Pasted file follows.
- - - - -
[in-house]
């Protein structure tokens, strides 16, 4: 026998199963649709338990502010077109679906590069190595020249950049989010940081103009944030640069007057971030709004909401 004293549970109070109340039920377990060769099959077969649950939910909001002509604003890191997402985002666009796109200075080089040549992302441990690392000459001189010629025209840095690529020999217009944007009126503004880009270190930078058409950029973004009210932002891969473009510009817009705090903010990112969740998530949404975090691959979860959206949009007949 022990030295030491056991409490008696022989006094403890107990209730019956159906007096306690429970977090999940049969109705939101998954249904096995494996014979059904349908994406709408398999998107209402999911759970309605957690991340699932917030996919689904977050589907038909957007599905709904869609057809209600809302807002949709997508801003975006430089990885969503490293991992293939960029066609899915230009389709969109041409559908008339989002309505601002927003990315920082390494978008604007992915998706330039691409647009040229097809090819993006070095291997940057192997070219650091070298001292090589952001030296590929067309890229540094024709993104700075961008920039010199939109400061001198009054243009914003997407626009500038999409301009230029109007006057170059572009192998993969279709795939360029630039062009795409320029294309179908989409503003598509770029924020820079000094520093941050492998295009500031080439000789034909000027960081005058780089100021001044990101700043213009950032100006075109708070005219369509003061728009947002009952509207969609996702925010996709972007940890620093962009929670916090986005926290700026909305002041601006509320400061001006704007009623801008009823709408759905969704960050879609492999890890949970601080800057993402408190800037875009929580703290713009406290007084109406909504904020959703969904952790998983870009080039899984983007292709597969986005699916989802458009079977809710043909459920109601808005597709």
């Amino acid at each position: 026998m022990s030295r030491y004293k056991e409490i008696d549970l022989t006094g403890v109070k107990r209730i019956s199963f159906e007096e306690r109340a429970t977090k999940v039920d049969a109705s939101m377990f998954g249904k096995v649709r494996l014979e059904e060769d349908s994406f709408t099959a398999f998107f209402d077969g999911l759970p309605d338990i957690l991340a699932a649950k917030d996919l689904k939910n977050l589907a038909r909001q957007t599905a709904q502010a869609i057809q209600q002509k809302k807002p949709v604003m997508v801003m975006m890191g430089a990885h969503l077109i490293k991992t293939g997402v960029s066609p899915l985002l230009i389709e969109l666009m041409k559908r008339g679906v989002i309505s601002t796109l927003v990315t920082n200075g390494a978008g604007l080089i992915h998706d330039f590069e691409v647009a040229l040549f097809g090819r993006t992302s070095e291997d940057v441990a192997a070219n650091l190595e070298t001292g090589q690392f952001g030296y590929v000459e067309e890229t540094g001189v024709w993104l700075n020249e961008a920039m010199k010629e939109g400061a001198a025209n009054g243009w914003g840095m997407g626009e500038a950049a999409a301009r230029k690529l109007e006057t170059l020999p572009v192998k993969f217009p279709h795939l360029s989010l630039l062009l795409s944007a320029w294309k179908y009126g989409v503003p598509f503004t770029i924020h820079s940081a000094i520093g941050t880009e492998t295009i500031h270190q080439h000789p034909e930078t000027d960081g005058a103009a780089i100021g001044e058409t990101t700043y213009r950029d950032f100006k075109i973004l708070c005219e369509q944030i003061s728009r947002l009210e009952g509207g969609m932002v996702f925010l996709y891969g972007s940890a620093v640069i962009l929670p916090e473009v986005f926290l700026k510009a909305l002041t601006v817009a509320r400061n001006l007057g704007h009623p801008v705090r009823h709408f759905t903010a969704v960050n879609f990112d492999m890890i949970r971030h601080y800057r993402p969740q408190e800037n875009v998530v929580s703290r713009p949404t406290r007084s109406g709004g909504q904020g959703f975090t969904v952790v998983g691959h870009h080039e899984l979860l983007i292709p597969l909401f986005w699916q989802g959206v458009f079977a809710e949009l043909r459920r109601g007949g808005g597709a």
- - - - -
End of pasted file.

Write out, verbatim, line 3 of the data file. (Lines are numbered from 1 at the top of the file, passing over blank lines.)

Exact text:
């Amino acid at each position: 026998m022990s030295r030491y004293k056991e409490i008696d549970l022989t006094g403890v109070k107990r209730i019956s199963f159906e007096e306690r109340a429970t977090k999940v039920d049969a109705s939101m377990f998954g249904k096995v649709r494996l014979e059904e060769d349908s994406f709408t099959a398999f998107f209402d077969g999911l759970p309605d338990i957690l991340a699932a649950k917030d996919l689904k939910n977050l589907a038909r909001q957007t599905a709904q502010a869609i057809q209600q002509k809302k807002p949709v604003m997508v801003m975006m890191g430089a990885h969503l077109i490293k991992t293939g997402v960029s066609p899915l985002l230009i389709e969109l666009m041409k559908r008339g679906v989002i309505s601002t796109l927003v990315t920082n200075g390494a978008g604007l080089i992915h998706d330039f590069e691409v647009a040229l040549f097809g090819r993006t992302s070095e291997d940057v441990a192997a070219n650091l190595e070298t001292g090589q690392f952001g030296y590929v000459e067309e890229t540094g001189v024709w993104l700075n020249e961008a920039m010199k010629e939109g400061a001198a025209n009054g243009w914003g840095m997407g626009e500038a950049a999409a301009r230029k690529l109007e006057t170059l020999p572009v192998k993969f217009p279709h795939l360029s989010l630039l062009l795409s944007a320029w294309k179908y009126g989409v503003p598509f503004t770029i924020h820079s940081a000094i520093g941050t880009e492998t295009i500031h270190q080439h000789p034909e930078t000027d960081g005058a103009a780089i100021g001044e058409t990101t700043y213009r950029d950032f100006k075109i973004l708070c005219e369509q944030i003061s728009r947002l009210e009952g509207g969609m932002v996702f925010l996709y891969g972007s940890a620093v640069i962009l929670p916090e473009v986005f926290l700026k510009a909305l002041t601006v817009a509320r400061n001006l007057g704007h009623p801008v705090r009823h709408f759905t903010a969704v960050n879609f990112d492999m890890i949970r971030h601080y800057r993402p969740q408190e800037n875009v998530v929580s703290r713009p949404t406290r007084s109406g709004g909504q904020g959703f975090t969904v952790v998983g691959h870009h080039e899984l979860l983007i292709p597969l909401f986005w699916q989802g959206v458009f079977a809710e949009l043909r459920r109601g007949g808005g597709a």